“Oh, aren’t you just so excited?” She said to Martha. “I know I’m excited. When I heard about this launch, well, I just called up Senator Chiles- he’s a friend of my husband’s, you know. They’re thick as thieves, those two! Well, I just called him up and said, Lawton! Lawton, you’ve got to get us tickets somehow! And we had to get up at dawn to get here, but I didn’t mind the least little bit. So, how do you come to be here?”
Martha blinked at the woman. It took a few moments to register that she’d stopped talking, and that she somehow seemed to expect Martha to respond. “Erm... I’m with him.” She pointed towards the Doctor, still chattering away in German. “He wanted to see the launch, and thought I might like to see it, too.”
“Oh! You’re English, aren’t you?” The woman clapped her hands. “I can tell by the way you talk. Oh, how very exciting. And you’ve come all this way to see our American spacecraft? Well, what do you think of America? Have you been before? Did you get to Disney World yet? I think everyone should go at least once.”
Martha blinked again. “Um.” she said. "Well."
“Martha!” All of a sudden, the Doctor appeared next to her. “They’re about to start the countdown. They had a computer glitch that’s delayed them, but that’s all sorted now.”
He smiled at her. It was that open, easy smile that seemed to come to him more rarely than it should. Most of the time, he was too wrapped up in fixing things or investigating other things to just enjoy the moment. Martha found herself grinning like an idiot back at him.
“So, are you English, too? I just love the English,” said the woman in the flowered blouse. The Doctor shushed her, waving his hands towards the huge clock in front of them.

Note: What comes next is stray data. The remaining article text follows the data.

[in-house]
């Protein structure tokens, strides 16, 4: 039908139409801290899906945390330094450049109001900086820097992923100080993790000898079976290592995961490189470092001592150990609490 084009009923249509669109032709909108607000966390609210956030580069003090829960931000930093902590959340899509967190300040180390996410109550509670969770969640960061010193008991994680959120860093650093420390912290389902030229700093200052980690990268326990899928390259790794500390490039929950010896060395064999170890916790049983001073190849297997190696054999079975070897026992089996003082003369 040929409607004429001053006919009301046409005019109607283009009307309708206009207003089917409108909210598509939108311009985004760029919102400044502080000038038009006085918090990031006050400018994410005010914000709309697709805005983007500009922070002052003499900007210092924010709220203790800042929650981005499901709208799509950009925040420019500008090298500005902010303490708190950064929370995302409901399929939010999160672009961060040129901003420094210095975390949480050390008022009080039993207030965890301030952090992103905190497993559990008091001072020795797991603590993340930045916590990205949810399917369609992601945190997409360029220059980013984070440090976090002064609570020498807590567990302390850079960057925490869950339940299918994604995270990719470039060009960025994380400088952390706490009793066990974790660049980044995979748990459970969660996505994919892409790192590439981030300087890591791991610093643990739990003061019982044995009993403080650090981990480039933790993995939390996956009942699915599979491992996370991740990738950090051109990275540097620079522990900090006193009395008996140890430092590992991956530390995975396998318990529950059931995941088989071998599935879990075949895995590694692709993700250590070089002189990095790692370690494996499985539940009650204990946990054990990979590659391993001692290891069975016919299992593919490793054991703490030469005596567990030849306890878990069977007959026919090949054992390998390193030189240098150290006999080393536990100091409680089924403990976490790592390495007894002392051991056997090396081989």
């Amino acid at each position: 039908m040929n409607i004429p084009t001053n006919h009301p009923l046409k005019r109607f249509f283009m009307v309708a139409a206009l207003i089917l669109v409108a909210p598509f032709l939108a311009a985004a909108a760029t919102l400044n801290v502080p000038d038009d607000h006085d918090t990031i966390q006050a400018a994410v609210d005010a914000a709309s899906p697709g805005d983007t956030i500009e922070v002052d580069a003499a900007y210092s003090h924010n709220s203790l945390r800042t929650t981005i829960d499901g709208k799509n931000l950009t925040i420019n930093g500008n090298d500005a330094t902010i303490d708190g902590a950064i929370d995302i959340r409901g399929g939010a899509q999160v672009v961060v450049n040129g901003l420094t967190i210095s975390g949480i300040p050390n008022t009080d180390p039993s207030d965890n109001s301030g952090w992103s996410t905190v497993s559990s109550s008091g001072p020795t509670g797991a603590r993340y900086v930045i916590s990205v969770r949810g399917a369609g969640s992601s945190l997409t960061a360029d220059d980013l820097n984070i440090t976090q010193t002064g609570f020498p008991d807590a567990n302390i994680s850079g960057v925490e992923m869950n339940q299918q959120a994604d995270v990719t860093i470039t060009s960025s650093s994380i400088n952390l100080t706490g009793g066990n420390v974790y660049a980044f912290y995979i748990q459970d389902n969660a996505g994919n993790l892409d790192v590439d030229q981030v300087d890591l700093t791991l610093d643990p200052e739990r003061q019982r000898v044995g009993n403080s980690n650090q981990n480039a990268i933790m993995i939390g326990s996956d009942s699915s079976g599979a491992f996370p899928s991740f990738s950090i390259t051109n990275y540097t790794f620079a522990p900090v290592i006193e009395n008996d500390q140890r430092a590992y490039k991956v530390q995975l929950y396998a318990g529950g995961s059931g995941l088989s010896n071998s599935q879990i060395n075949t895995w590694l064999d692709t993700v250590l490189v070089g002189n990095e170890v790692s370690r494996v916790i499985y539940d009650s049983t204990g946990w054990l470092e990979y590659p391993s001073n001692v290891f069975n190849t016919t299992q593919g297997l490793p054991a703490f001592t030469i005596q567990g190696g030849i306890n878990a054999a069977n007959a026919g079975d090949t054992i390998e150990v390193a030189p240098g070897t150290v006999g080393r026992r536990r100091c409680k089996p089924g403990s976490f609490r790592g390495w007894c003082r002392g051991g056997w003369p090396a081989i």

“T minus two minutes! They’re pulling the vent hood off now. See? They call that, believe it or not, the ‘beanie cap’.” He rummaged around in his jacket, and pulled out a compact pair of binoculars. “Here, these’ll help.” He handed them to Martha.
“Oh, yeah,” she said, looking into the eyepieces. “Hey, I can see some kind of smoke coming off the engines.”
“T minus 1 minute 35. Yeah, that’ll be gasses venting from the engine now. It’s a mad way to fly, this. They’re going to shoot a bunch of flammable gas out of the engines, light it on fire, and ride that massive explosion all the way out to the stars. Completely insane! And now it's T minus 50 seconds- they’ll be on internal power now. No more connection to the launch pad, other than those last restraining bolts that are going to keep it from flying all apart until the right moment.”
At T minus 30 seconds, the crowd held its collective breath as the real countdown began. Excitement and tension were thick in the air.
At T minus ten seconds, the crowd began to chant in time with the clock. Martha could see the fountain of ignition sparks at the bottom of the rockets, and she dialed back just a bit on the binoculars, so she could she the whole shuttle.
At T minus two seconds, Martha noticed a strange flare off to the side of the main booster. “Doctor,” she said. “What’s that?”
At T minus one second, the flare expanded in a huge, brilliant ball of flame. Martha heard screaming around her as she dropped the binoculars and jerked her hands up to her blinded and aching eyes.
The Doctor, almost absent-mindedly, shot out a hand and snatched the binoculars out of the air. Holding them, forgotten, by his side, he gaped at the shuttle. It was leaning precariously against the gantry, grey clouds billowing out from underneath it.
“That wasn’t,” the Doctor said, slowly, “supposed to happen.”